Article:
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Formation of waterfalls by intermittent burial of active faults

Luca C. Malatesta and Michael P. Lamb
Formation of waterfalls by intermittent burial of active faults
Geological Society of America Bulletin (October 2017) 130 (3-4): 522-536

Abstract

Waterfalls commonly exist near bounding faults of mountain ranges, where erosional bedrock catchments transition to depositional alluvial fans. We hypothesize that aggradation on alluvial fans can bury active faults, and that the faults accumulate slip in the subsurface to produce a bedrock scarp. Following entrenchment of the alluvial fan, the scarp can be exposed as a waterfall. To explore this hypothesis, we derived a geometric model for waterfall height that depends on alluvial fan length and the relative time scales of (1) tectonic uplift, (2) a forcing mechanism for cycles of fan aggradation and incision, and (3) a response of fan aggradation to changes in sediment flux. We find that the model is consistent with observations at Gower Gulch, Death Valley, California, where a man-made drainage capture event in 1941 caused rapid fan incision and exposed a waterfall at the canyon-fan transition. We also compared the model to 62 waterfalls in 18 catchments of the Death Valley area and found that at least 15 of the waterfalls are best explained by the fault-burial mechanism. Using field measurements of grain size and channel geometries, we show that the fault-burial mechanism can produce the observed waterfall heights, measuring 4-19 m, under a uniform climatic forcing scenario requiring variations of 20% in precipitation during the late Pleistocene. The fault-burial mechanism, through the creation of upstream propagating waterfalls, may allow catchment-fan systems to experience frequent cycles of enhanced erosion in catchments and deposition on fans that likely convolve tectonic and climatic signals.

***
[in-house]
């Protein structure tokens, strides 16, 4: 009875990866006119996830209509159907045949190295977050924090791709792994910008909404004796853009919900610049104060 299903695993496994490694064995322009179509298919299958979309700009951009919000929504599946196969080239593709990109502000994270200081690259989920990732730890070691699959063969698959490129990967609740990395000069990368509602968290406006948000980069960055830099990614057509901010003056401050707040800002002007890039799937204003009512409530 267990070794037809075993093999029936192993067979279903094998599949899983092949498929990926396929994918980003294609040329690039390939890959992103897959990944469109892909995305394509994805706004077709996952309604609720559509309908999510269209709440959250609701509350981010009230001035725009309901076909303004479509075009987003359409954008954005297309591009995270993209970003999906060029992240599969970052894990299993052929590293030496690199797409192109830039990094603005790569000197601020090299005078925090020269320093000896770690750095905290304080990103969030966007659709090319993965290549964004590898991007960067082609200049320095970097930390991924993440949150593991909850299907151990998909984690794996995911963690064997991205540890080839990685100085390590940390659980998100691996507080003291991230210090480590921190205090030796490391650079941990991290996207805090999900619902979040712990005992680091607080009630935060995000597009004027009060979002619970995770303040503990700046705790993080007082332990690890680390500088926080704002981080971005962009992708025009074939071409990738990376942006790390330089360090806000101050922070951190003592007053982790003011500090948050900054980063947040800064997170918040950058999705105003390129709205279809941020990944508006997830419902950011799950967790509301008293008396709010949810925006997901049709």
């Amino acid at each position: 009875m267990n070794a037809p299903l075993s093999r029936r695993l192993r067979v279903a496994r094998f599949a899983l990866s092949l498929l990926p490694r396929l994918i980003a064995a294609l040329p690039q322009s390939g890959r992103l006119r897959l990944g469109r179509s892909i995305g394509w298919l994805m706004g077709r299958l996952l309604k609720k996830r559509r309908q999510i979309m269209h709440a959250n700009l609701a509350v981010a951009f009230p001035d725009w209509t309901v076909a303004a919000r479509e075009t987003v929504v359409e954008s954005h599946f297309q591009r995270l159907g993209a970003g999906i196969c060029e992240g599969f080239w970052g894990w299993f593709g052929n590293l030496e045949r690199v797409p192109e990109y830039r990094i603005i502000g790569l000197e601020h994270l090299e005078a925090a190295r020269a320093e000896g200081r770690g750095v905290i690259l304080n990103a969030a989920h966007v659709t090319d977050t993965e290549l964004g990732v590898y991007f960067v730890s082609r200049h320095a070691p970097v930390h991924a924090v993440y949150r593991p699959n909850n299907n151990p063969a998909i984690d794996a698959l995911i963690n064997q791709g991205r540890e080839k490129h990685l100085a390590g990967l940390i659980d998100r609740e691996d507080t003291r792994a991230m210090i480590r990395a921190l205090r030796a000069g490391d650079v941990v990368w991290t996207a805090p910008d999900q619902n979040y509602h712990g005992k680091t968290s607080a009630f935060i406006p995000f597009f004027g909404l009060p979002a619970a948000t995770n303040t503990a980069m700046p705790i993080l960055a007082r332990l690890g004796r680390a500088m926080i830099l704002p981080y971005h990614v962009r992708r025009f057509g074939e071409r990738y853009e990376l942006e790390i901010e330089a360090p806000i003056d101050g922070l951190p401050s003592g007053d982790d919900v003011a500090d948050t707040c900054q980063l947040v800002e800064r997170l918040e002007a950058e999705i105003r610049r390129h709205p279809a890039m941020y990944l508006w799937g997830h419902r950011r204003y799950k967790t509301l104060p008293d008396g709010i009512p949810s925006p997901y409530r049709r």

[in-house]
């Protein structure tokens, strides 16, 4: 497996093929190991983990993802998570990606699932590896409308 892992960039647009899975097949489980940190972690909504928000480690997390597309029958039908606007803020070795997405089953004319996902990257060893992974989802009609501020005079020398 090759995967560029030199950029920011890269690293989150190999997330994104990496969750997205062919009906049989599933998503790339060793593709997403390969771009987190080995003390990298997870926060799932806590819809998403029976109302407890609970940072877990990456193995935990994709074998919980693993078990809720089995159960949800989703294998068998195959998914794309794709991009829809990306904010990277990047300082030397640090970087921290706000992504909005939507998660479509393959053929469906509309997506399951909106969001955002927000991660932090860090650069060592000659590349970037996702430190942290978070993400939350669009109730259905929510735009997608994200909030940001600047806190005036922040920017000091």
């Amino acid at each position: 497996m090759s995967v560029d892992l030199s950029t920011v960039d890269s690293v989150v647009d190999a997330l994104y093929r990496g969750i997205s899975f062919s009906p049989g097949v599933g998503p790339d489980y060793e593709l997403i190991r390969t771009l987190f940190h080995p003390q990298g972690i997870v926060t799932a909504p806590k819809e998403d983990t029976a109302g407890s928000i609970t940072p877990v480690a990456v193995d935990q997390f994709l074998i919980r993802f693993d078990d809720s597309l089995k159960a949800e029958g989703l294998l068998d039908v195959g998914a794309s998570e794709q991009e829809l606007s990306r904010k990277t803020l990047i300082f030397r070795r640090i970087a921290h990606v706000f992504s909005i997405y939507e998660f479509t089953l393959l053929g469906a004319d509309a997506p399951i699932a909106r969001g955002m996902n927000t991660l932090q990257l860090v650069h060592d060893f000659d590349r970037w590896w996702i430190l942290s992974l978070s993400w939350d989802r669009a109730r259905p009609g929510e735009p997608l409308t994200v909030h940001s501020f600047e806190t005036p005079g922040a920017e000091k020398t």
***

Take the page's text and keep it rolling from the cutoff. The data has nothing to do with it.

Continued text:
ISSN: 0016-7606
EISSN: 1943-2674
Coden: BUGMAF
Serial Title: Geological Society of America Bulletin
Serial Volume: 130
Serial Issue: 3-4
Title: Formation of waterfalls by intermittent burial of active faults
Affiliation: California Institute of Technology, Division of Geological and Planetary Sciences, Pasadena, CA, United States
Pages: 522-536
Published: 20171010
Text Language: English
Publisher: Geological Society of America (GSA), Boulder, CO, United States
References: 95
Accession Number: 2018-022486
Categories: Geomorphology
Document Type: Serial
Bibliographic Level: Analytic
Annotation: GSA Data Repository item 2017320
Illustration Description: illus. incl. 2 tables, sketch maps
Country of Publication: United States
Secondary Affiliation: GeoRef, Copyright 2019, American Geosciences Institute.
Update Code: 201812
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